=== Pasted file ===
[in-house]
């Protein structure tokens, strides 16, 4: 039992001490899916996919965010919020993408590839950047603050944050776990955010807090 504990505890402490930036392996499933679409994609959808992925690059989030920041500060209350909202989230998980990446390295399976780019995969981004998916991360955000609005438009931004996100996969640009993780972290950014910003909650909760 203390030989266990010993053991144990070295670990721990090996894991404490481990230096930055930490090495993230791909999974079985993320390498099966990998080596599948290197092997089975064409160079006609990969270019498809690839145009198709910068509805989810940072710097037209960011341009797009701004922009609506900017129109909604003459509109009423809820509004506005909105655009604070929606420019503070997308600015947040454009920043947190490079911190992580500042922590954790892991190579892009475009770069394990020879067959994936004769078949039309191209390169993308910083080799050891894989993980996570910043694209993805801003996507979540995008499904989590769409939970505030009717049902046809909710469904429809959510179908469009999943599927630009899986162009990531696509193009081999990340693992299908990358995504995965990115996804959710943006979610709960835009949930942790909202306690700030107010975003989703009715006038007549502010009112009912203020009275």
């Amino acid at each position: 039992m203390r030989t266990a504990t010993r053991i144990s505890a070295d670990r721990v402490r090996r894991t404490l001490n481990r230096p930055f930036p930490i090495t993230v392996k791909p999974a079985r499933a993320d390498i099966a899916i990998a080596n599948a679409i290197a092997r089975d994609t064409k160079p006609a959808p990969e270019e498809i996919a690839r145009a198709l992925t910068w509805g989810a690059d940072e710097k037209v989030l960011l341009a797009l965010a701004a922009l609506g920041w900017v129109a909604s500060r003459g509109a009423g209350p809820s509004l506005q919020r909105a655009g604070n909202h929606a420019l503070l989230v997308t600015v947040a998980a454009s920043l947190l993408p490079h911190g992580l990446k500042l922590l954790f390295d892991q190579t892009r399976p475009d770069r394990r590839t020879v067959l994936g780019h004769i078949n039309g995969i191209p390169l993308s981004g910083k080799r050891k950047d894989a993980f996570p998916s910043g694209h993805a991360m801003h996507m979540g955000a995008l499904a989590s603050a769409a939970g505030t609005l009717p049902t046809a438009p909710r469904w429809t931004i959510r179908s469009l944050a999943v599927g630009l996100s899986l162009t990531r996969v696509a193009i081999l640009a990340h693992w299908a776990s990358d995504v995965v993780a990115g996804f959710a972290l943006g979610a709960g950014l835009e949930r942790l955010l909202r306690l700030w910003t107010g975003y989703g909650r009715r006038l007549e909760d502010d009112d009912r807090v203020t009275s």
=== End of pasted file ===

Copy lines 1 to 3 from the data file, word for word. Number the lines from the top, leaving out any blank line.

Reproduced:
[in-house]
């Protein structure tokens, strides 16, 4: 039992001490899916996919965010919020993408590839950047603050944050776990955010807090 504990505890402490930036392996499933679409994609959808992925690059989030920041500060209350909202989230998980990446390295399976780019995969981004998916991360955000609005438009931004996100996969640009993780972290950014910003909650909760 203390030989266990010993053991144990070295670990721990090996894991404490481990230096930055930490090495993230791909999974079985993320390498099966990998080596599948290197092997089975064409160079006609990969270019498809690839145009198709910068509805989810940072710097037209960011341009797009701004922009609506900017129109909604003459509109009423809820509004506005909105655009604070929606420019503070997308600015947040454009920043947190490079911190992580500042922590954790892991190579892009475009770069394990020879067959994936004769078949039309191209390169993308910083080799050891894989993980996570910043694209993805801003996507979540995008499904989590769409939970505030009717049902046809909710469904429809959510179908469009999943599927630009899986162009990531696509193009081999990340693992299908990358995504995965990115996804959710943006979610709960835009949930942790909202306690700030107010975003989703009715006038007549502010009112009912203020009275």
């Amino acid at each position: 039992m203390r030989t266990a504990t010993r053991i144990s505890a070295d670990r721990v402490r090996r894991t404490l001490n481990r230096p930055f930036p930490i090495t993230v392996k791909p999974a079985r499933a993320d390498i099966a899916i990998a080596n599948a679409i290197a092997r089975d994609t064409k160079p006609a959808p990969e270019e498809i996919a690839r145009a198709l992925t910068w509805g989810a690059d940072e710097k037209v989030l960011l341009a797009l965010a701004a922009l609506g920041w900017v129109a909604s500060r003459g509109a009423g209350p809820s509004l506005q919020r909105a655009g604070n909202h929606a420019l503070l989230v997308t600015v947040a998980a454009s920043l947190l993408p490079h911190g992580l990446k500042l922590l954790f390295d892991q190579t892009r399976p475009d770069r394990r590839t020879v067959l994936g780019h004769i078949n039309g995969i191209p390169l993308s981004g910083k080799r050891k950047d894989a993980f996570p998916s910043g694209h993805a991360m801003h996507m979540g955000a995008l499904a989590s603050a769409a939970g505030t609005l009717p049902t046809a438009p909710r469904w429809t931004i959510r179908s469009l944050a999943v599927g630009l996100s899986l162009t990531r996969v696509a193009i081999l640009a990340h693992w299908a776990s990358d995504v995965v993780a990115g996804f959710a972290l943006g979610a709960g950014l835009e949930r942790l955010l909202r306690l700030w910003t107010g975003y989703g909650r009715r006038l007549e909760d502010d009112d009912r807090v203020t009275s």